Objective: To describe selected characteristics of Australian adults' regular or ongoing sexual relationships. Method: Computer-assisted telephone interviews were completed by a representative sample of 10,173 men and 9,134 women aged 16-59 years. The overall response rate was 73.1% (69.4% men, 77.6% women). Respondents indicated how often they had sex in the past four weeks, contraceptive use, their own and their partners' expectations about having sex with other people during their relationship, whether they had discussed these expectations with their partners and whether they had an explicit agreement about sex with other people. Results: 85.3% of men and 89.5% of women were in a regular heterosexual relationship, among whom 81.4% of men and 89.3% of women reported contraceptive use. Men and women who had a regular partner for the past 12 months had had sex with their partners an average of 1.84 times per week in the four weeks before interview; younger people had sex more often. Most respondents expected themselves and their partners to not have sex with other people, although men were less likely than women to have discussed these expectations with their partner. Bisexually identified men and women were significantly less likely than heterosexually identified men and women to support having sex only with their regular partner. Only 4.9% of men and 2.9% of women in regular heterosexual relationships had concurrent sexual partners in the past 12 months. Conclusion: Australians' attitudes to not having sex with people while in a regular relationship are highly consistent with their behaviour.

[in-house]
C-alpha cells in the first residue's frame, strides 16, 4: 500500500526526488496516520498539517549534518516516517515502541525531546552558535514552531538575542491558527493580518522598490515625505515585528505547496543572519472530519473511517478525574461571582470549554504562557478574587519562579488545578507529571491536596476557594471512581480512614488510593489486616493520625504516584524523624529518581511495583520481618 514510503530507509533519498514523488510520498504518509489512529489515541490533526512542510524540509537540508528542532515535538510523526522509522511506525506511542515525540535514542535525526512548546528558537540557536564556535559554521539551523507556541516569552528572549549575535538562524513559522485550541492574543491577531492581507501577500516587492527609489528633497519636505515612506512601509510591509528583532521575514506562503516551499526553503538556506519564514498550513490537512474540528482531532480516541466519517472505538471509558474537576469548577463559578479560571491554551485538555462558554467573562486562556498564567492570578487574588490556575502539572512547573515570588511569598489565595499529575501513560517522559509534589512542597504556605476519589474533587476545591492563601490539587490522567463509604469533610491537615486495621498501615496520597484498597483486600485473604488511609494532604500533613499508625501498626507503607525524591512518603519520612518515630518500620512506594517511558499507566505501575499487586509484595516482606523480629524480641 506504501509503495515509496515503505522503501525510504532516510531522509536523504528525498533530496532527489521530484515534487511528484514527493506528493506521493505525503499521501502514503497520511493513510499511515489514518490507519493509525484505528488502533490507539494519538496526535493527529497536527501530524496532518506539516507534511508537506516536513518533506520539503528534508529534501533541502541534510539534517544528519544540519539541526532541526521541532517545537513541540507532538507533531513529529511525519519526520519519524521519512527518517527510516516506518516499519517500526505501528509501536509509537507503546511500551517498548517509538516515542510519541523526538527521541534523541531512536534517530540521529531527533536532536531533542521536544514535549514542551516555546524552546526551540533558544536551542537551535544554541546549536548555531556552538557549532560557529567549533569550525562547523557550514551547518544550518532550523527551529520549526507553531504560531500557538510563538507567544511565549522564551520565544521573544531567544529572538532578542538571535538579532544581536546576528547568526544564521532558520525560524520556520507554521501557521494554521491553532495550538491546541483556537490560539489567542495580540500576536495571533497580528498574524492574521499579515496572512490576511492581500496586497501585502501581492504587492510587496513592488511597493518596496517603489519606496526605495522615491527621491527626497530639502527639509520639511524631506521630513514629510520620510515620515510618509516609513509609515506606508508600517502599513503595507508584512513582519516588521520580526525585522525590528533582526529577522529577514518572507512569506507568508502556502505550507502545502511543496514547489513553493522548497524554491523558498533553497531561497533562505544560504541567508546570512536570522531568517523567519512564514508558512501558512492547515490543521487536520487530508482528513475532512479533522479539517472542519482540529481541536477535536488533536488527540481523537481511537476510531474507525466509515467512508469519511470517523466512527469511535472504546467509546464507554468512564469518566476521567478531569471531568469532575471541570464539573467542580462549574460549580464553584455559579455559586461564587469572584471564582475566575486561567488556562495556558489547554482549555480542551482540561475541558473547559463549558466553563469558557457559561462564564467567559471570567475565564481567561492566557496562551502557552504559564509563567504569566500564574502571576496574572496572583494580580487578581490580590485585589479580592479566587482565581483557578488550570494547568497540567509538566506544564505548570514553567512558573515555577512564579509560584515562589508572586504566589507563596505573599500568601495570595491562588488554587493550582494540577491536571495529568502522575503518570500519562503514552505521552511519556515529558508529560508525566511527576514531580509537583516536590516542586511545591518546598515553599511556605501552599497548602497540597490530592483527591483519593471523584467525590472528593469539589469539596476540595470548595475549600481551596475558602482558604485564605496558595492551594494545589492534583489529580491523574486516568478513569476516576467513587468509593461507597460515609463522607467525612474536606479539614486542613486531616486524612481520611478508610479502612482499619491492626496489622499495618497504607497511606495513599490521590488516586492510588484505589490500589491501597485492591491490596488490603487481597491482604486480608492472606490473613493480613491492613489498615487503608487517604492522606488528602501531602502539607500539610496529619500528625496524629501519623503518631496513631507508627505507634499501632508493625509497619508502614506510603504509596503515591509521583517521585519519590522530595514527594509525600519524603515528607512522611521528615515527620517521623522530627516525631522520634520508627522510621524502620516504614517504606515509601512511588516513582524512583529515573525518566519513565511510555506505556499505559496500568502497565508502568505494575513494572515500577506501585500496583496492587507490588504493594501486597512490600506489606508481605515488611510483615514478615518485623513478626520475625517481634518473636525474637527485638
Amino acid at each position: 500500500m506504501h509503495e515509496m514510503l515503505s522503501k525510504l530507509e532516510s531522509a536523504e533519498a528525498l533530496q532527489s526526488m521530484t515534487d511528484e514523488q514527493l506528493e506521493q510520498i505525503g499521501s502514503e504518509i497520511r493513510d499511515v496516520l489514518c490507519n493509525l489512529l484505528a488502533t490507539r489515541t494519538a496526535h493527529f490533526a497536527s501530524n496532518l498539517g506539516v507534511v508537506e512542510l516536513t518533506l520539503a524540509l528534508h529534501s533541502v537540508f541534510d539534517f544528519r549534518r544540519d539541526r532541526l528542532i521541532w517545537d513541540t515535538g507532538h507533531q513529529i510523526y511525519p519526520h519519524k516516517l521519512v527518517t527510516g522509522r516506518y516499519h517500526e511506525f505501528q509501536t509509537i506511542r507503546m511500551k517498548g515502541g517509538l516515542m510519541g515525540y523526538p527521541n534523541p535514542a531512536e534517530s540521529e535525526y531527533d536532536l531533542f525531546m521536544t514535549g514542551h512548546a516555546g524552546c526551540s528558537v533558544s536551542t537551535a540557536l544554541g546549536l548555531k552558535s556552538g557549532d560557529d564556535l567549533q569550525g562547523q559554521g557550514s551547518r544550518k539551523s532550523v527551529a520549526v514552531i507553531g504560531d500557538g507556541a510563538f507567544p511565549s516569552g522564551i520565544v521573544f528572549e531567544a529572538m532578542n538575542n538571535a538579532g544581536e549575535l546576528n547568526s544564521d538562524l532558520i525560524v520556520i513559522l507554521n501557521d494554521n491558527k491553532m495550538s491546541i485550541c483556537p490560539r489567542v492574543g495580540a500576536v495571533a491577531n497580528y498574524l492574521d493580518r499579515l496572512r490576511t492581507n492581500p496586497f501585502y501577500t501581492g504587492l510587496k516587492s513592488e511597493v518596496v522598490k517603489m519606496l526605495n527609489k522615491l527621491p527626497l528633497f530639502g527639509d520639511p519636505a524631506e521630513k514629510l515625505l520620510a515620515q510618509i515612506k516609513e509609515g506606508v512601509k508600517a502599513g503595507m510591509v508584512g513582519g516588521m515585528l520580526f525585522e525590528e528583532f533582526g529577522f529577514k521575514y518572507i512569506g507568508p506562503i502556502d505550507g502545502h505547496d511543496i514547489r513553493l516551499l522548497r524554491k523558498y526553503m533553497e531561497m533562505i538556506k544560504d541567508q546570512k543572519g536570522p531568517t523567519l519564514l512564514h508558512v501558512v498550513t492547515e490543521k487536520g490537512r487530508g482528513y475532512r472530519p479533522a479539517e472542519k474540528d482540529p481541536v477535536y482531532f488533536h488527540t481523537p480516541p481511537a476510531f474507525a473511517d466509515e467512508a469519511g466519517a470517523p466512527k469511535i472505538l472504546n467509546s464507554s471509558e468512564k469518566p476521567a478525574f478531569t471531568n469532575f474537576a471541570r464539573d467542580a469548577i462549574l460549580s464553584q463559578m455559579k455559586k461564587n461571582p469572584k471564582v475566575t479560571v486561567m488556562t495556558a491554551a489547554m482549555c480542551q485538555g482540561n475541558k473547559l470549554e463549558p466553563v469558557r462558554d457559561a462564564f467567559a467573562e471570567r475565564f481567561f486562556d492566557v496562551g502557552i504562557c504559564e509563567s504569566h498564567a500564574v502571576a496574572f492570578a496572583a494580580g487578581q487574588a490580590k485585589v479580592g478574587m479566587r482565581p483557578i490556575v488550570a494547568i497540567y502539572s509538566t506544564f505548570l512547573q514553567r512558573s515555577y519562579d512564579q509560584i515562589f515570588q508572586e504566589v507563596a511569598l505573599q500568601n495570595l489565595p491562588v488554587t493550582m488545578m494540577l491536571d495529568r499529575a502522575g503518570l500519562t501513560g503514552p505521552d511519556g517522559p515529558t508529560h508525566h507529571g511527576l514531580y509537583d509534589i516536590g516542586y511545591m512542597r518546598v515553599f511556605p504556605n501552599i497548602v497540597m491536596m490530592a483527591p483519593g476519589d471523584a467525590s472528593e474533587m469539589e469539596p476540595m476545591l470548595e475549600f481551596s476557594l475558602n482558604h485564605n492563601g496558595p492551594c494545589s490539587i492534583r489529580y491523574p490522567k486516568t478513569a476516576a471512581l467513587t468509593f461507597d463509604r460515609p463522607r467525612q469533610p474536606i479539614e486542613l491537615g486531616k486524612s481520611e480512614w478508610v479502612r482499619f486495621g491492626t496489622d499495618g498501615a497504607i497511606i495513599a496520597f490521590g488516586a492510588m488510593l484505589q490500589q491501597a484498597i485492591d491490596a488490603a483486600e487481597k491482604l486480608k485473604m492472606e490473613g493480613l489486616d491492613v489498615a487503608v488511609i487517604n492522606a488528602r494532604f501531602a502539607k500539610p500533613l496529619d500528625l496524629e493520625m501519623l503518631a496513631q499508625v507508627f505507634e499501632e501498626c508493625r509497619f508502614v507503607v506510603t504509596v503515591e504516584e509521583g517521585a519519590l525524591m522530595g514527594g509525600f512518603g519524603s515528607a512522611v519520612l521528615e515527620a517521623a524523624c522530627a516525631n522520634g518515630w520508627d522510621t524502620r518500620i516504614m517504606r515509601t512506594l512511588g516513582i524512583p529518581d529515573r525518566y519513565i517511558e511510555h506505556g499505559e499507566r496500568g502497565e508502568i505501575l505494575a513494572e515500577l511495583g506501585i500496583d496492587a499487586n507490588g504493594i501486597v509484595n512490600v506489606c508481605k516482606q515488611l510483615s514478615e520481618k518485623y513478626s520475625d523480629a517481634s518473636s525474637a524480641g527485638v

|Number of pages||7|
|Journal||Australian and New Zealand Journal of Public Health|
|Publication status||Published - Apr 2003|